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Geopolitics - June 20

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Many more articles are available through the Energy Bulletin homepage


U.S. Says Exercise by Israel Seemed Directed at Iran

Michael R. Gordon and Eric Schmitt, New York Times
Israel carried out a major military exercise earlier this month that American officials say appeared to be a rehearsal for a potential bombing attack on Iran’s nuclear facilities.

Several American officials said the Israeli exercise appeared to be an effort to develop the military’s capacity to carry out long-range strikes and to demonstrate the seriousness with which Israel views Iran’s nuclear program.
(20 June 2008)



Deals With Iraq Are Set to Bring Oil Giants Back

Andrew E. Kramer, New York Times
Four Western oil companies are in the final stages of negotiations this month on contracts that will return them to Iraq, 36 years after losing their oil concession to nationalization as Saddam Hussein rose to power.

Exxon Mobil, Shell, Total and BP - the original partners in the Iraq Petroleum Company - along with Chevron and a number of smaller oil companies, are in talks with Iraq’s Oil Ministry for no-bid contracts to service Iraq’s largest fields, according to ministry officials, oil company officials and an American diplomat.

The deals, expected to be announced on June 30, will lay the foundation for the first commercial work for the major companies in Iraq since the American invasion, and open a new and potentially lucrative country for their operations.
(19 June 2008)
Related from Pepe Escobar at Asia Times: Why Iraq won't be South Korea.


Anatomy of a Price Surge

Michael T. Klare, The Nation
As the pain induced by higher oil prices spreads to an ever growing share of the American (and world) population, pundits and politicians have been quick to blame assorted villains--greedy oil companies, heartless commodity speculators and OPEC. It's true that each of these parties has contributed to and benefited from the steep run-up. But the sharp growth in petroleum costs is due far more to a combination of soaring international demand and slackening supply--compounded by the ruinous policies of the Bush Administration--than to the behavior of those other actors.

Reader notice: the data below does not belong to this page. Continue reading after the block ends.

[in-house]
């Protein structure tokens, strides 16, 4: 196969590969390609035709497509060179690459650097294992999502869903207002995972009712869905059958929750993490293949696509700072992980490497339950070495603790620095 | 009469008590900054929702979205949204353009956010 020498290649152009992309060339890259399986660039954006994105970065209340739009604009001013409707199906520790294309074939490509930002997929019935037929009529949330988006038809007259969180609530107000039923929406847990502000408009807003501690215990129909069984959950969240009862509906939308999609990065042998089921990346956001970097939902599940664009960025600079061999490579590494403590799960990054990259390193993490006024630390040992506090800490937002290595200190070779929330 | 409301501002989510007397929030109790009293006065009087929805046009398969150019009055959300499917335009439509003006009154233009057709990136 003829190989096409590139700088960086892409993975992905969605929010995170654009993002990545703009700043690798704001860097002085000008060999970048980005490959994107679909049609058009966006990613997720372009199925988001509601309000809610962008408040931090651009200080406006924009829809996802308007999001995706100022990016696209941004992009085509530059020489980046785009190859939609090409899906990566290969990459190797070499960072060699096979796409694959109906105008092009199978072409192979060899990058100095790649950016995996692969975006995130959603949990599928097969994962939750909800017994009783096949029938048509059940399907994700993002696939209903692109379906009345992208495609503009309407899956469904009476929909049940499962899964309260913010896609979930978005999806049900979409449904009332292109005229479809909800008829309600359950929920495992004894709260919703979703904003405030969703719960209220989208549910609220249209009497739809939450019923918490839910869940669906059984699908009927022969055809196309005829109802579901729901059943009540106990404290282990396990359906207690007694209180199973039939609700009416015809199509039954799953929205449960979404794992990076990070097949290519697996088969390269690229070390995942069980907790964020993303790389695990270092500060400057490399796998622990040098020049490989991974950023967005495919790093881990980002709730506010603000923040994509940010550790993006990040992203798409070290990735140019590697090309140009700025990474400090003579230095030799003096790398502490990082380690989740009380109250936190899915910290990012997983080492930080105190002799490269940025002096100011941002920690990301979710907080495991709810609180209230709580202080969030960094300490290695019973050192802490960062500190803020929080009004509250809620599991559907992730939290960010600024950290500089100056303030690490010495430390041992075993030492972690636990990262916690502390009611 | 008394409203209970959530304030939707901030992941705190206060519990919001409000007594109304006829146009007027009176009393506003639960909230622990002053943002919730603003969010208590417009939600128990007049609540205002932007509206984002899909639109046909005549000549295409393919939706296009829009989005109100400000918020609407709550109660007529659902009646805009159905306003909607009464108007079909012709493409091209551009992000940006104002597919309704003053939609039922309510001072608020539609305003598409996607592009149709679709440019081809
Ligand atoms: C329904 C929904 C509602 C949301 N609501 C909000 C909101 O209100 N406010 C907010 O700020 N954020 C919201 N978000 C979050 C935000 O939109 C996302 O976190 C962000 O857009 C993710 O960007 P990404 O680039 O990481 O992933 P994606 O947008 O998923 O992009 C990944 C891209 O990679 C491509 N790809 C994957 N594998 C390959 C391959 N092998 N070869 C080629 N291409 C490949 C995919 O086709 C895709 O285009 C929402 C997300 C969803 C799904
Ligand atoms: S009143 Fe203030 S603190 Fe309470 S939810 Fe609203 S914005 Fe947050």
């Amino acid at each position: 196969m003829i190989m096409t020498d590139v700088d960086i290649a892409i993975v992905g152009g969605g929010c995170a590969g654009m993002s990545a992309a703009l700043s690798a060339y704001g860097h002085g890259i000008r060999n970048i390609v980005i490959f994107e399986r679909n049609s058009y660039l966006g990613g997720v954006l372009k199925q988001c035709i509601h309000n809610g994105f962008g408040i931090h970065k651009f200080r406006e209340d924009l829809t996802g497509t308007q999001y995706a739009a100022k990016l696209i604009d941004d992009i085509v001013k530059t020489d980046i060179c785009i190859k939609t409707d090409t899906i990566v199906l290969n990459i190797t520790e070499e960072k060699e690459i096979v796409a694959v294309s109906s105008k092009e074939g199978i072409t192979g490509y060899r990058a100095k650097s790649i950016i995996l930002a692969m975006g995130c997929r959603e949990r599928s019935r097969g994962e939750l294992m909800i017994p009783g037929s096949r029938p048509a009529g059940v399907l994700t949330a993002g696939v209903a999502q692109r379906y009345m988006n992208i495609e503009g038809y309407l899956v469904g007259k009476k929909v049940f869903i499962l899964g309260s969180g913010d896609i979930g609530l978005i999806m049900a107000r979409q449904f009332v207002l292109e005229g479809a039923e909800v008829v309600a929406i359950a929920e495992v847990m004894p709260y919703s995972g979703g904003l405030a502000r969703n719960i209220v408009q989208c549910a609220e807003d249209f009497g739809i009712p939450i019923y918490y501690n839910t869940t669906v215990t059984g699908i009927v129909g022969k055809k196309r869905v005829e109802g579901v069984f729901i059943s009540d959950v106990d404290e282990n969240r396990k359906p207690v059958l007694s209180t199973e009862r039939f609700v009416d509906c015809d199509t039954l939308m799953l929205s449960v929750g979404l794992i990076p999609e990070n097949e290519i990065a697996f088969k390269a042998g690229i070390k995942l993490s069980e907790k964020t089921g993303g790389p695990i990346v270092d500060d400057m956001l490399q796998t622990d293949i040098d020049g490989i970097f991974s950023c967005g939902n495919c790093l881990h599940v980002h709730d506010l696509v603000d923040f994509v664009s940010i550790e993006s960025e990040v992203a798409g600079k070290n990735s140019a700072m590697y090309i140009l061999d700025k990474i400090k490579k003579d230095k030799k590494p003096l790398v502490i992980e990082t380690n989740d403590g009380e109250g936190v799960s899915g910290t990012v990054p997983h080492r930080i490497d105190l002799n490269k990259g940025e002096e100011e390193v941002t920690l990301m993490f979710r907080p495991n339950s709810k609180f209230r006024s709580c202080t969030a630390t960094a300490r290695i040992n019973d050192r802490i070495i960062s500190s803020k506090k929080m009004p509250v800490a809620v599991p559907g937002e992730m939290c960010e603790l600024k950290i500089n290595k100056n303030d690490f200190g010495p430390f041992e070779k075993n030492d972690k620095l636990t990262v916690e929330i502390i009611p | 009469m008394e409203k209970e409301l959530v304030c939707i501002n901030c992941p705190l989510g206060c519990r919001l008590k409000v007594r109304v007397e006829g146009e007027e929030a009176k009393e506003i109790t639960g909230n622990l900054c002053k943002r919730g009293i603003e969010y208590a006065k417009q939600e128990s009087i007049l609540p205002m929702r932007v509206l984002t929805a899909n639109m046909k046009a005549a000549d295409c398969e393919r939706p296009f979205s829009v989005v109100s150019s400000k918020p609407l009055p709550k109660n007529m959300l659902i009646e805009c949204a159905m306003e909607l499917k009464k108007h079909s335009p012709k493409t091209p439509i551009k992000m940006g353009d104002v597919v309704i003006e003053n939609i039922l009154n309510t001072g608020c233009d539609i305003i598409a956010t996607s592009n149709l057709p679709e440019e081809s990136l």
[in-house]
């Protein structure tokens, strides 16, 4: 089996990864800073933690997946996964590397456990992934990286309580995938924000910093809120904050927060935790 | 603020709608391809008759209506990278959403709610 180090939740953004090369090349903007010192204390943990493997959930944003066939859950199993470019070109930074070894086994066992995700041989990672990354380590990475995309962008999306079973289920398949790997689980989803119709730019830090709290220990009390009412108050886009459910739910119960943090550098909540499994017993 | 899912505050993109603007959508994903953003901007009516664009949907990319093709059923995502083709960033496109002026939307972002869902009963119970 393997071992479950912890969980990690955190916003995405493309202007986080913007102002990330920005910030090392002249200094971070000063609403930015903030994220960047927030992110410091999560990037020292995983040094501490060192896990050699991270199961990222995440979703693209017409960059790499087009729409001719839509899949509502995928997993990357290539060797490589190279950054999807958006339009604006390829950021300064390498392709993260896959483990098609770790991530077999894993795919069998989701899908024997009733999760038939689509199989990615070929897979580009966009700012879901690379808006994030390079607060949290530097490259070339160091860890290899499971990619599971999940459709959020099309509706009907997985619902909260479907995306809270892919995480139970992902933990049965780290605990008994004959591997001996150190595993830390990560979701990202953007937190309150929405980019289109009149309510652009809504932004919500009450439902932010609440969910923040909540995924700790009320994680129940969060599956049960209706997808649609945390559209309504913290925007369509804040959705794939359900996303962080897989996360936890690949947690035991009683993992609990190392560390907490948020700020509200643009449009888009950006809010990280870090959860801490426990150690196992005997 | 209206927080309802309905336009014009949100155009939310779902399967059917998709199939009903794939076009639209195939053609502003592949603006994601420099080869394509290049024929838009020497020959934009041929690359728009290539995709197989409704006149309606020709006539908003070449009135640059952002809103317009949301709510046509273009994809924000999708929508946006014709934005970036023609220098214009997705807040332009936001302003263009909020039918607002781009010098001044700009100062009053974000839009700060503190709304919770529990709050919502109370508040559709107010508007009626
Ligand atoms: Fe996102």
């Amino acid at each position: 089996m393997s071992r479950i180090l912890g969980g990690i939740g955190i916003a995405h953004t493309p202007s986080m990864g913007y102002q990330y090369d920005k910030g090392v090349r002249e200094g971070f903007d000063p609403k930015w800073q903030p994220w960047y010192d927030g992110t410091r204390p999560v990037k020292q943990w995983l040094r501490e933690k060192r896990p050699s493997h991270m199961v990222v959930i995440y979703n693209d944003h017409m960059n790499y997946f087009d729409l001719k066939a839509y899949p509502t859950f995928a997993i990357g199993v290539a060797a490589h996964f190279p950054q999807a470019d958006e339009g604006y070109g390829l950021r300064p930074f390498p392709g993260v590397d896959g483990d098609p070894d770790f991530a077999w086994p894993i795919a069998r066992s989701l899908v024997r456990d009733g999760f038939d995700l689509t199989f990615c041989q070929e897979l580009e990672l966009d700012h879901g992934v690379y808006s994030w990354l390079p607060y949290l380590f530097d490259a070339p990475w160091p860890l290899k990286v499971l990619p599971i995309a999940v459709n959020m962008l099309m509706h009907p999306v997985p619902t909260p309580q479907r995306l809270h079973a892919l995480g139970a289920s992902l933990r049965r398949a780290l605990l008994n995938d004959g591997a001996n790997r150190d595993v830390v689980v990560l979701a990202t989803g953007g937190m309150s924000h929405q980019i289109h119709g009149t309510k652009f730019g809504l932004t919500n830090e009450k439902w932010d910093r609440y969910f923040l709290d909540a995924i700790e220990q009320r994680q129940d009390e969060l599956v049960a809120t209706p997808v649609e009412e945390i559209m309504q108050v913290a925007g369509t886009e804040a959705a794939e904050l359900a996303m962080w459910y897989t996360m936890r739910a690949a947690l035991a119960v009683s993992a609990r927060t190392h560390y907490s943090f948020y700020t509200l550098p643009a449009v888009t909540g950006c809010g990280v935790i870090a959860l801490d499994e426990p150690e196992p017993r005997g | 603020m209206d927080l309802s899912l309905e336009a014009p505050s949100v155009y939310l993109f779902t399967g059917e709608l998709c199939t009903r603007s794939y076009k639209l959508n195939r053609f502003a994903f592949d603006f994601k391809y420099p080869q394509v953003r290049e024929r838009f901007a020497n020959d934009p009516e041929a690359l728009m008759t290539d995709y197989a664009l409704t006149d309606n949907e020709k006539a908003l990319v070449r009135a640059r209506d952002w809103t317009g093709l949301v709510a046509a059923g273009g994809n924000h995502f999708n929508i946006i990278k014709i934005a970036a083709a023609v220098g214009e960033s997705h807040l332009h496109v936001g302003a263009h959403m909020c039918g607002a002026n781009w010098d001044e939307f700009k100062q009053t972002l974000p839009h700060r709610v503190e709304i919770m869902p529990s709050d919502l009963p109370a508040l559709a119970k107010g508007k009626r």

... the Administration's greatest contribution to the rising oil prices is its steady stream of threats to attack Iran if it does not back down on the nuclear issue. The Iranians have made it plain that they would retaliate by attempting to block the flow of Gulf oil and otherwise cause turmoil in the energy market. Most analysts assume, therefore, that an encounter will produce a global oil shortage and prices well over $200 per barrel. It is not surprising, then, that every threat by Bush/Cheney (or their counterparts in Israel) has triggered a sharp rise in prices. This is where speculators enter the picture. Believing that a US-Iranian clash is at least 50 percent likely, some investors are buying futures in oil at $140, $150 or more per barrel, thinking they'll make a killing if there's an attack and prices zoom over $200.

It follows, then, that while the hike in prices is due largely to ever increasing demand chasing insufficiently expanding supply, the Bush Administration's energy policies have greatly intensified the problem. By seeking to preserve our oil-based energy system at any cost, and by adding to the "fear factor" in international speculation through its bungled invasion of Iraq and bellicose statements on Iran, it has made a bad problem much worse.
(19 June 2008)

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